CSRC Chairman Shang cautioned controlling shareholders to unwind non-tradable shares gradually and to disclose information in a timely manner, the worry being that prices would crash were the market suddenly swamped with shares. But unless the conversion exercise is dragged out interminably, which would only delay the market truly getting back on its feet, existing shareholders undoubtedly face the prospect of holding diluted assets in the short-term.
Although compensation in the form of cash or extra shares was offered in earlier pilot conversion schemes, companies are not required to provide it in the market-wide exercise. The received wisdom seems to be that, unlike the 46 pilot companies which were chosen for their solid performance, the vast majority of listed firms have performed so marginally that they cannot entertain compensation – while "some blue chips may only be willing to pay a little," according to one state media report.
A, B, H and now G
The A-share merger project covers companies listing their shares on China's A-and B-share markets, the latter open to Qualified Foreign Institutional Investors (which just saw their collective quota shoot up from US$4bn to US$10 billion) and companies that in addition to their China listings sell H-shares on the Hong Kong market. Whether holders of A-or H-shares will see any compensation will be up to the companies, but any talk of the latter group having a say in how companies dispose of non-tradable shares has been ruled out.
If handled well, the share merger should make other reforms more meaningful, like June's suspension of stamp duties or the scaling back of dividend taxes, and earlier promulgated rules giving minorities a stronger voice in decisions and protecting them from asset spin-offs. Indeed, the same applies to market incentives going forward, including the CSRC's plan to establish a securities investor protection fund, protecting individual investors against brokers stealing, misappropriating or otherwise mishandling their money.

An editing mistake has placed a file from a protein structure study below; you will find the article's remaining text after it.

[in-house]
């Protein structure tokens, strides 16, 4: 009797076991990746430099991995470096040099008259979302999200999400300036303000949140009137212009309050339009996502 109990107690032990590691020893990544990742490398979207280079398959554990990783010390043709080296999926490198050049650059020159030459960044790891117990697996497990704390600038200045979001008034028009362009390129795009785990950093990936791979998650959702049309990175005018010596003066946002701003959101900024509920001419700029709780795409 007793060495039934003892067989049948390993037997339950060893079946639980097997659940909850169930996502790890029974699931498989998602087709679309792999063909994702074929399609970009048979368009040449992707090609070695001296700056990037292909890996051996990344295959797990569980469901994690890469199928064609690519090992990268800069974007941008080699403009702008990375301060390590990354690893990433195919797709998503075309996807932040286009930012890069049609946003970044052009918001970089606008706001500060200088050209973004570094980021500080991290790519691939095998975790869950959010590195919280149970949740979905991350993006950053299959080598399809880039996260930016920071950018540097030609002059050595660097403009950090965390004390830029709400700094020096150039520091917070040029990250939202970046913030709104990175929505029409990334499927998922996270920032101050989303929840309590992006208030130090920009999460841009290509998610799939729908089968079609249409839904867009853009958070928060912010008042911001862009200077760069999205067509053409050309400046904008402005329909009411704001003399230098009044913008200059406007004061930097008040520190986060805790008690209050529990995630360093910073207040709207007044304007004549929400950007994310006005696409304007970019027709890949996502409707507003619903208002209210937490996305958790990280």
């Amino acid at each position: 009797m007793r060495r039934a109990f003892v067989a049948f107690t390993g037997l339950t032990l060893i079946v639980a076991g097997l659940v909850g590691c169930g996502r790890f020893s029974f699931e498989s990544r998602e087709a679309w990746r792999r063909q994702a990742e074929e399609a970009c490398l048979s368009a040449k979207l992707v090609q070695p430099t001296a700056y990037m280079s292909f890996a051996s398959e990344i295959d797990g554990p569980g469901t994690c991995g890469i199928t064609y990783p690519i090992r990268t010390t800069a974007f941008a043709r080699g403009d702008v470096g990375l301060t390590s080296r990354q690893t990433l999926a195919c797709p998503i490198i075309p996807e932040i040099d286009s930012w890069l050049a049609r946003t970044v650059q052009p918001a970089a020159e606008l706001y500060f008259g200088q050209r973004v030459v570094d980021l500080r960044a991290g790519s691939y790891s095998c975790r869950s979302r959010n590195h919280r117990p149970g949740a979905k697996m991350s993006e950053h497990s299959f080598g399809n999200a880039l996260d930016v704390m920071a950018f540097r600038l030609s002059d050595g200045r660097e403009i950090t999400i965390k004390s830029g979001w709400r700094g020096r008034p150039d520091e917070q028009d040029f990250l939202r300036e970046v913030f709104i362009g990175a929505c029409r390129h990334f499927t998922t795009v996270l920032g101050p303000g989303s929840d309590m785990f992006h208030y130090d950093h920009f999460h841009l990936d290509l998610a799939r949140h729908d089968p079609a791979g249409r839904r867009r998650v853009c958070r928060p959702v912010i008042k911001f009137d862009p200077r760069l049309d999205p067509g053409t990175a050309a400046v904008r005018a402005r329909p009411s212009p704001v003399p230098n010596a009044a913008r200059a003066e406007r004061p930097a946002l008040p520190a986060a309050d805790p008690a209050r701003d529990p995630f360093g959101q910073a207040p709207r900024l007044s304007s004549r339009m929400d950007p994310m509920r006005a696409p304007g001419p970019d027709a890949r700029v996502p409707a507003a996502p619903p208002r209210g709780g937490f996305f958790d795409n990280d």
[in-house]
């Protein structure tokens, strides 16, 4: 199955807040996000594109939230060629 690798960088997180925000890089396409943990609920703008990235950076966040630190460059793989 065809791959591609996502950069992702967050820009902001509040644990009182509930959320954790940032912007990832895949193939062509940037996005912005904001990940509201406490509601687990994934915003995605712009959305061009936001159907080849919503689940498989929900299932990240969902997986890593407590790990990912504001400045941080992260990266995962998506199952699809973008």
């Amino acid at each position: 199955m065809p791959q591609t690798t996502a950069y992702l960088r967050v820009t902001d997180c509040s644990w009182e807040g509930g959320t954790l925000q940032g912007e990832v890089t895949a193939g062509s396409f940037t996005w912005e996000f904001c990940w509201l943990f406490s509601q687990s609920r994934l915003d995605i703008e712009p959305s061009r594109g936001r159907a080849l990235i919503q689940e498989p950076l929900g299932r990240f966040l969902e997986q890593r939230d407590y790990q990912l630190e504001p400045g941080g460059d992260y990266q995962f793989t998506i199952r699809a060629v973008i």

All these developments dovetail into the most ironic of announcements: a plan unveiled last month to allow Chinese nationals to invest in Chinese companies listed offshore, through instruments dubbed (for the moment) Chinese Depository Receipts to be sold on the Shanghai Stock Exchange. Like the prodigal son, China's best companies could virtually be returning to the Motherland.
If their departure was an indictment of China's shambolic markets before, their return might reasonably be viewed as the dawn of a new era. They should be a market hit, provided the rules aren't bent to provide surviving big shots unearned benefits, but more than that, they should provide a beacon to laggards and lesser performers to clean up their acts.
To help things along, there has even been talk of launching a G-share index -G for gaige, reform – tracking companies who have completed their share conversion programs. Despite China's languishing indices, or perhaps because of them, reforms over the last few months have picked up considerable momentum. Who knows? Shanghai's capital markets might one day hum like Hong Kong's.